The heavens, the earth, and all their vast array were finished.  On the seventh day God finished his work which he had done; and he rested on the seventh day from all his work which he had done.  God blessed the seventh day, and made it holy, because he rested in it from all his work of creation which he had done.

Genesis 1;2:1-3

Some extraordinary themes reveal themselves in the first Creation story:

God brings order from Chaos, represented by the distinguishing of things from one another and, even more evocatively, the watery Deep.  In a few chapters, God will teach Noah how to survive the return of Chaos when floodwaters engulf the world, and carefully lock the door of the ark behind him. Moses will command the waters of the Red Sea to allow the Israelites to escape the Egyptians, pursuing them to return them to slavery.  Elijah will divide the Jordan river as he faces the chaos of the end of his earthly life and his apprentice, Elisha, will divide it again to begin his own ministry.  Jesus will calm turbulent waters, walk on them, and teach Peter that he can walk on them too.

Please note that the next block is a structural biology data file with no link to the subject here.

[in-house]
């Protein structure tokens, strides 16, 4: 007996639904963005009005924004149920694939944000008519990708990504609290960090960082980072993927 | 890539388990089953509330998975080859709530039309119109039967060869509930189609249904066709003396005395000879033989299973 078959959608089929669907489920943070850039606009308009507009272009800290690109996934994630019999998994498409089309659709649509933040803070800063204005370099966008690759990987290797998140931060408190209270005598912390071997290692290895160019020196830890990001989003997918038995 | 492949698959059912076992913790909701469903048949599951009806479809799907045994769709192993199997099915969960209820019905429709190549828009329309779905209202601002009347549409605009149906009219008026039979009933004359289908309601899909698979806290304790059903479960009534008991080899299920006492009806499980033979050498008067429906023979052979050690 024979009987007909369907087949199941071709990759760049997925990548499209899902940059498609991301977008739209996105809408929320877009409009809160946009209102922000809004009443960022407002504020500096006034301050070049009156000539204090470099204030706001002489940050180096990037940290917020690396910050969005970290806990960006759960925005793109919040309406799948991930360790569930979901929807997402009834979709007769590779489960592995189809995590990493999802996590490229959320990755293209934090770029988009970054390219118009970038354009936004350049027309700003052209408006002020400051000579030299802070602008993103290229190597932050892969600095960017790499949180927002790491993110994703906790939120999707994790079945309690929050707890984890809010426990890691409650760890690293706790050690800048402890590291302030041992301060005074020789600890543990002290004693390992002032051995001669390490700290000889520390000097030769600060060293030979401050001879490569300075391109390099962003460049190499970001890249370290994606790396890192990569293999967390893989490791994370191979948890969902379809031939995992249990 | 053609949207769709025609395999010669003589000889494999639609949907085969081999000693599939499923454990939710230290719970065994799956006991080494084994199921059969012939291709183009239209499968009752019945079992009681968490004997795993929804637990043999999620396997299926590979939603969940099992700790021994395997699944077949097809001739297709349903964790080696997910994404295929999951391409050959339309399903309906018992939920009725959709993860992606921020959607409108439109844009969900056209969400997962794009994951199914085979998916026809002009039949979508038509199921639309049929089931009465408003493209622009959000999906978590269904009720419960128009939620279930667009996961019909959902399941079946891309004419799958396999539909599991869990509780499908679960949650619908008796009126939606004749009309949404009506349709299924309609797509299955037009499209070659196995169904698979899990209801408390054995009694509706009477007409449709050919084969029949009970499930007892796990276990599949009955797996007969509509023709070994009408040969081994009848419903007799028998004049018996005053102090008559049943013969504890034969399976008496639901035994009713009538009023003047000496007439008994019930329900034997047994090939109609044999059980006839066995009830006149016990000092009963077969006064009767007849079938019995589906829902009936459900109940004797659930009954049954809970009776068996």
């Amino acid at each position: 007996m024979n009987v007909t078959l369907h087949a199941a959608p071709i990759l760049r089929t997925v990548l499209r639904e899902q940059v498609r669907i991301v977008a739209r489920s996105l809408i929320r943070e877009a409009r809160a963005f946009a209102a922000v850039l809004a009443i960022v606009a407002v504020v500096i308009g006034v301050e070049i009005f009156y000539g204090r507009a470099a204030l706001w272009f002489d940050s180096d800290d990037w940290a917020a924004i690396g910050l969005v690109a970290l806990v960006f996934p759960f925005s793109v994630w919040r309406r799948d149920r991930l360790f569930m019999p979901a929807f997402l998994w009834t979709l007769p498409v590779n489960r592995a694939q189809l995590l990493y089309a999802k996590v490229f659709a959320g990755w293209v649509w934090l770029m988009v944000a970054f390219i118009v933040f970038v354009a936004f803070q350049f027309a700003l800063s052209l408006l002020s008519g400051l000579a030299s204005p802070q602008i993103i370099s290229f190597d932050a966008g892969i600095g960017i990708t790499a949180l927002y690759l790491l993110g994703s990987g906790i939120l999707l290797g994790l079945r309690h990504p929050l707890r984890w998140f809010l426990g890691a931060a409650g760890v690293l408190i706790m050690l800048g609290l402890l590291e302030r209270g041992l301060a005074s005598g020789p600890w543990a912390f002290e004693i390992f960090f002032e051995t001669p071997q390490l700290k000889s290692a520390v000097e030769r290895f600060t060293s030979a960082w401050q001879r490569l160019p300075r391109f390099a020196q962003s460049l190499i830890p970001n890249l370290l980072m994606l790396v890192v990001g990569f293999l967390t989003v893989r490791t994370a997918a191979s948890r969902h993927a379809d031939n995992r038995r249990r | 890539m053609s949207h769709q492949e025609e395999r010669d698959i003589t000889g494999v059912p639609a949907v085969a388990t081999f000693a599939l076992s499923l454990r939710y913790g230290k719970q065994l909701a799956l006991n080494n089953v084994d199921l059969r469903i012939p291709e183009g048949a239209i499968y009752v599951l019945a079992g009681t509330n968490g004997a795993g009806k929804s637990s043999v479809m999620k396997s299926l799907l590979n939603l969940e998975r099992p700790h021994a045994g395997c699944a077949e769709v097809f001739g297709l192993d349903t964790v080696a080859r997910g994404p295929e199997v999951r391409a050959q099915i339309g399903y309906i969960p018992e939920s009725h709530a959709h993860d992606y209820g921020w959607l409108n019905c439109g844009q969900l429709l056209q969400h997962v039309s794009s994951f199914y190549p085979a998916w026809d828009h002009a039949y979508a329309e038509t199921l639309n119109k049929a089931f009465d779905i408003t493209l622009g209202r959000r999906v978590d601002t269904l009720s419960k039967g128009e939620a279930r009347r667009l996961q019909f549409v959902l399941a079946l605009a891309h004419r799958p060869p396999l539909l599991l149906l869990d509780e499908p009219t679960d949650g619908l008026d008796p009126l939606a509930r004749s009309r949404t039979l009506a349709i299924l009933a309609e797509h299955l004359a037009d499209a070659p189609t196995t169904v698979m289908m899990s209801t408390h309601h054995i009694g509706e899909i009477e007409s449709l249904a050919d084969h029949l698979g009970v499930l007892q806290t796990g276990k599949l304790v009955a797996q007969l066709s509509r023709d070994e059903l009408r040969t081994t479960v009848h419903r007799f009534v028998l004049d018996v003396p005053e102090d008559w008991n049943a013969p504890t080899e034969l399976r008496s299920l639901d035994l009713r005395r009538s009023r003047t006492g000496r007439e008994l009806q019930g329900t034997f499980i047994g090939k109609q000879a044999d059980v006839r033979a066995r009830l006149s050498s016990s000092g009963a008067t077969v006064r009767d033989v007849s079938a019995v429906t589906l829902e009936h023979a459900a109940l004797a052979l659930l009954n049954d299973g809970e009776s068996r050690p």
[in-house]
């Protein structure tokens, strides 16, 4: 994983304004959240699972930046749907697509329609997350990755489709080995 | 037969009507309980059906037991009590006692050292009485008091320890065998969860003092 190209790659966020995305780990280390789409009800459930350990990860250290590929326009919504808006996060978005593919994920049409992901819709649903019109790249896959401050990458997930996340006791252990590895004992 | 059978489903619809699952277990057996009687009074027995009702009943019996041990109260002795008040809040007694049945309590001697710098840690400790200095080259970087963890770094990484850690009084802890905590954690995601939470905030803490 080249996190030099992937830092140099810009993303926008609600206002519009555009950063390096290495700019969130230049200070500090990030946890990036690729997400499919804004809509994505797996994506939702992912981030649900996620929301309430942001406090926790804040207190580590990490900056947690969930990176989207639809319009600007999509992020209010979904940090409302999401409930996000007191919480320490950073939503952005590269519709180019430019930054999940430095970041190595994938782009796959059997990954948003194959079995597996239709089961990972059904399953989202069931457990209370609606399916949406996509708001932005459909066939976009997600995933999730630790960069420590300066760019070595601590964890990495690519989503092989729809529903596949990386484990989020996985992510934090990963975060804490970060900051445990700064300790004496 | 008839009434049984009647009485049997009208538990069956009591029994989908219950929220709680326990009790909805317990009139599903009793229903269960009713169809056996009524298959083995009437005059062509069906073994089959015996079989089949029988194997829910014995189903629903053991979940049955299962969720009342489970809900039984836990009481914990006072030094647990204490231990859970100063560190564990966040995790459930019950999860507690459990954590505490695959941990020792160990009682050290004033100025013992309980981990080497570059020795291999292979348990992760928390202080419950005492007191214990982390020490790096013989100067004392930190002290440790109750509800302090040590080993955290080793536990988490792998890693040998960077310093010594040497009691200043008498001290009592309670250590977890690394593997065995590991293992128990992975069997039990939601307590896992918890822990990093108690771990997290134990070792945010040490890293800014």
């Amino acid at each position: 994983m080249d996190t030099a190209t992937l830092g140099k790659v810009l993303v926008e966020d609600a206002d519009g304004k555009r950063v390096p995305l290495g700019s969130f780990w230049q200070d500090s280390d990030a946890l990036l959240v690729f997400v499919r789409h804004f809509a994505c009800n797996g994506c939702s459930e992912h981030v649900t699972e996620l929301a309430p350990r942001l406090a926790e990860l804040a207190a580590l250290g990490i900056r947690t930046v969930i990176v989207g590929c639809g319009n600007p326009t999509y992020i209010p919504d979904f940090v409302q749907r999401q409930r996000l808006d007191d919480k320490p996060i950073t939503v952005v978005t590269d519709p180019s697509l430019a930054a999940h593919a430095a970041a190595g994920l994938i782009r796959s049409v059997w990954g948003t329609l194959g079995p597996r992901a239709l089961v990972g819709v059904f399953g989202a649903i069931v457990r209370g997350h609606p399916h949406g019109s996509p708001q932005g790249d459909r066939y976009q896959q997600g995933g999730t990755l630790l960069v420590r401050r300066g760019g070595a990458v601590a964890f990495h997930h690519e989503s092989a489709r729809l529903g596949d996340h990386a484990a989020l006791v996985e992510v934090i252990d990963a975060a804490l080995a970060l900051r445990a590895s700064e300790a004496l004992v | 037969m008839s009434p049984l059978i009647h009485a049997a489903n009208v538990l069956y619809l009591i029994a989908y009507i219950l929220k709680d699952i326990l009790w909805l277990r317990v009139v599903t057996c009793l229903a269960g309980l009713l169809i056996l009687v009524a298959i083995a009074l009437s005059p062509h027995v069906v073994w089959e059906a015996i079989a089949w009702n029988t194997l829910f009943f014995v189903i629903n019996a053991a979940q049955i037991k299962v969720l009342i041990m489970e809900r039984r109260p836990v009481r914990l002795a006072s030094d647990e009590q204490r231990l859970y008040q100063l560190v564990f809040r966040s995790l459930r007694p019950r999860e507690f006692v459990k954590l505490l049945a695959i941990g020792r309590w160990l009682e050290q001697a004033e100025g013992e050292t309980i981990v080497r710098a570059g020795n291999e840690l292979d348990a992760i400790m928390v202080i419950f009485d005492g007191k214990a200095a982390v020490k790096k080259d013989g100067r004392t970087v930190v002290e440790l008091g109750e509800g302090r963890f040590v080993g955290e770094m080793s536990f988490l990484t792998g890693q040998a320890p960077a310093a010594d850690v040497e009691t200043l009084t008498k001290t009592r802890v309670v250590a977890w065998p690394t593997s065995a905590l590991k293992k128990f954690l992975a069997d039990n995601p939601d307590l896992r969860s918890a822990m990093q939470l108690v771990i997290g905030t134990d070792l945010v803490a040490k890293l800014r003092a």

The earth and everything that emerges from it is Good, and God blesses it.

God is ancient and sovereign.  He created an abundant, nurturing universe heartrending in its beauty, mystery and majesty.  

God made us in His image.  From the very beginning, He intended us to be His children – a message he would underline with earthquakes, thunder and lightning at Mount Sinai and again in Bethlehem and on Calvary.

And He must rest, as we must, to reflect on the enormous Beauty of it all with purposeful purposelessness

Image: Tropical Scenery, Frederic Edwin Church (1873)

May 26, 2017 - Ramadan Mubarak

Now Sarai, Abram’s wife, bare him no children: and she had a handmaid, an Egyptian, whose name was Hagar.  And Sarai said unto Abram, “Behold now, God hath restrained me from bearing; go in, I pray thee, unto my handmaid; it may be that I shall obtain children by her.” And Abram hearkened to the voice of Sarai. And Sarai, Abram’s wife, took Hagar the Egyptian, her handmaid, and gave her to Abram her husband to be his wife. And he went in unto Hagar, and she conceived.

Genesis 16:1-4

The son of Abram (soon to be renamed Abraham by God) and Hagar was named Ishmael.  Ishmael’s half-brother would be Isaac, whose son would be called Jacob and renamed Israel by God.  While Israel’s bloodline would go on to include David and Jesus, Ishmael’s decedents would include the Prophet Muhammed.  So all of us - Jews, Christians and Muslims – are the sons and daughters of Abraham.  There are nearly four billion adherents of the Abrahamic faiths.  In all our beautiful, empowering diversity, we represent over half the global population.